The podcast has now become an integral part of my studio and teaching life. My conversations with podcast guests have introduced me to a whole new set of questions to answer in my studio practice. I’ve done long-form interviews with around 140 artists, which is only part of the experience. With every interview I am shown how smart, skilled, and impassioned the members of our ceramic community. Collecting this information fuels me to make better work when I am in the studio.

It’s hard to boil it down, but I’d say the podcast’s greatest contribution is that it is a catalyst for dialogue about the role of ceramics in contemporary life. I regularly receive emails, tweets, and comments from listeners who came to a new awareness of their experiences through listening to one of my guests talk about their creative practice. I have had that same feeling while listening to other podcasts, so I feel fortunate to be apart of that process for my listeners.

In reading many of your posts, it seems like you easily relate personal aspects of your life on a very public platform. Can you ever share too much? Do you struggle with knowing how much to let people know, or being offensive in informality? How much do you worry about being grammatically correct?

TC: I don’t air my dirty laundry publicly. If you write as much as I do you are bound to piss someone off. There are those trolls out there that just want to burn my ass because they are jealous of something or the other. Maybe I struck a cord that they really felt was directed to them. It wasn’t but they take it all personally.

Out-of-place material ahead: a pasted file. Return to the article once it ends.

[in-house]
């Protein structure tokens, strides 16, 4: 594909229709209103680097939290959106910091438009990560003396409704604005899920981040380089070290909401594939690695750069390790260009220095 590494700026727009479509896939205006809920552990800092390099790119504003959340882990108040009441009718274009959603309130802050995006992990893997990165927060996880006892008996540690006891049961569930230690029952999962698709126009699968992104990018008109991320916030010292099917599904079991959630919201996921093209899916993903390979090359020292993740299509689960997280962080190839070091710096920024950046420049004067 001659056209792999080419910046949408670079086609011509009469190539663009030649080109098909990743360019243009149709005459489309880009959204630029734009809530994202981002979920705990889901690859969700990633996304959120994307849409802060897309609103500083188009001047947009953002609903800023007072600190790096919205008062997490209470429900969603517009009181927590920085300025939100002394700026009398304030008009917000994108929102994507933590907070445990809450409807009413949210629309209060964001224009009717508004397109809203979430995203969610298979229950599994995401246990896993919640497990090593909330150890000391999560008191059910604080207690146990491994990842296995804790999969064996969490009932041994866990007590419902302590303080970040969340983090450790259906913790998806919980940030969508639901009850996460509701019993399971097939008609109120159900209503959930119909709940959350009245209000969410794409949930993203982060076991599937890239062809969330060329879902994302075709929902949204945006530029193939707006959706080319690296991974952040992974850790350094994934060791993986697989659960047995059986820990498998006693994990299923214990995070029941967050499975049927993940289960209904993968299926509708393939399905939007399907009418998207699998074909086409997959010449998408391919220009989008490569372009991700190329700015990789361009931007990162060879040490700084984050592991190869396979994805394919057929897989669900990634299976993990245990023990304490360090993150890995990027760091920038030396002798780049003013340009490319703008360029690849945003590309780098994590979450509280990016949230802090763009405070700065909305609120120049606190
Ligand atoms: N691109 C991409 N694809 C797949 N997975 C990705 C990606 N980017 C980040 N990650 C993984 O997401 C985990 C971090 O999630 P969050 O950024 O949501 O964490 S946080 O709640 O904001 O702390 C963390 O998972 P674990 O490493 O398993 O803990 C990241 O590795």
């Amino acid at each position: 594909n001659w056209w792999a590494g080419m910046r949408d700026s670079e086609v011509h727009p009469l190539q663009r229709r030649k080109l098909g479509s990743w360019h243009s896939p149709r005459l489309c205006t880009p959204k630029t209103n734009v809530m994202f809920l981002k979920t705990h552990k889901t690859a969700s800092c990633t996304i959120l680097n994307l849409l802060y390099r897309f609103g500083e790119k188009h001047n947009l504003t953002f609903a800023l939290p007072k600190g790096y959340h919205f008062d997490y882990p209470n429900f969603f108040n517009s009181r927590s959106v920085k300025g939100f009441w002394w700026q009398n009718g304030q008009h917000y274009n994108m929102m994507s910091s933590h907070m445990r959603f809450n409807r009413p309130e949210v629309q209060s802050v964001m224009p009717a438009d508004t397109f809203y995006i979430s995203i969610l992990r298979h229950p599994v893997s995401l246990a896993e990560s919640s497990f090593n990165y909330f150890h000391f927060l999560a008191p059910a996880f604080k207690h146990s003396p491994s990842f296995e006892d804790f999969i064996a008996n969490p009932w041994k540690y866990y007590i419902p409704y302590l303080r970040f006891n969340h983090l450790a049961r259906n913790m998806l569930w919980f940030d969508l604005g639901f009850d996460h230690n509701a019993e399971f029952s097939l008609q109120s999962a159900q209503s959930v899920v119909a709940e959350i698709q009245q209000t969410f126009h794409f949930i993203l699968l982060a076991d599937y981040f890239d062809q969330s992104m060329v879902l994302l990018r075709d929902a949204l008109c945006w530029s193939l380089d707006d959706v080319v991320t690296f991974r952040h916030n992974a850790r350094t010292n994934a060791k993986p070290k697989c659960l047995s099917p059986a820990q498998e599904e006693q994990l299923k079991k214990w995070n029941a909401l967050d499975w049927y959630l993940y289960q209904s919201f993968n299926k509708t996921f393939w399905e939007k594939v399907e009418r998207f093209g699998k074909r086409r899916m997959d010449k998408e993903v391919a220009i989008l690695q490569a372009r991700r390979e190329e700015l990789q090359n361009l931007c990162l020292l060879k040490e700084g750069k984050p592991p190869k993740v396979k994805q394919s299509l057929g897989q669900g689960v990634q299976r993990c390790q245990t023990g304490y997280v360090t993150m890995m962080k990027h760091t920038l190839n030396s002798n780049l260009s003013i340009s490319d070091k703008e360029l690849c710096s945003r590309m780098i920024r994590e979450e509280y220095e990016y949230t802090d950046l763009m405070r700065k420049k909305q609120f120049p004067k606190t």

How do you navigate the art of conversation?  Do you ever struggle with how casual or how formal the interview is?  How much editing do you do, if any?

BC: Recording a conversation is surprisingly different than recording an interview. Conversations are filled with verbal affirmations that let the other person know you are paying attention. Most speakers tend to lean on casual verbal ticks when they are speaking casually. An interview on the other hand is more direct in its tone. I wouldn’t say my style is formal, but it is direct. I ask a question, and I try my best to wait for a response. This allows the other person time to think.

So much of the information that is available out there is either first person narrative from artists or critical response from art critics and scholars. While these two are helpful, there is a need for a middle ground that is built on the observations of an educated practitioner. When I’m interviewing I’m not a critic, I’m a researcher, and so my job is to ask questions that will draw out the unique thought processes that enable each individual to make the work that they make.

Most of the content editing I do involves taking out gaps of silence or waiting words (um, ah, etc.). The end result of those edits is a livelier interview. In terms of sound editing I edit for clarity and overall sound quality. A lot of those edits depend on the conditions of the room where we recorded the interview. I try to make our voices as clear and noise free as possible so that the listener feels included in the conversation. If edited correctly the illusion is that listener joins myself and the other person in the interview space. It's a subtle shift in terms of sound, but it makes a world of difference. Some interviews take up two or three hours to create that type of sound, while others only take thirty minutes. I do most of my interviews on location at people’s homes so I’ve learned the hard way that it’s better to isolate errant sounds in the room before the conversation as opposed to try and take them out of the recording later.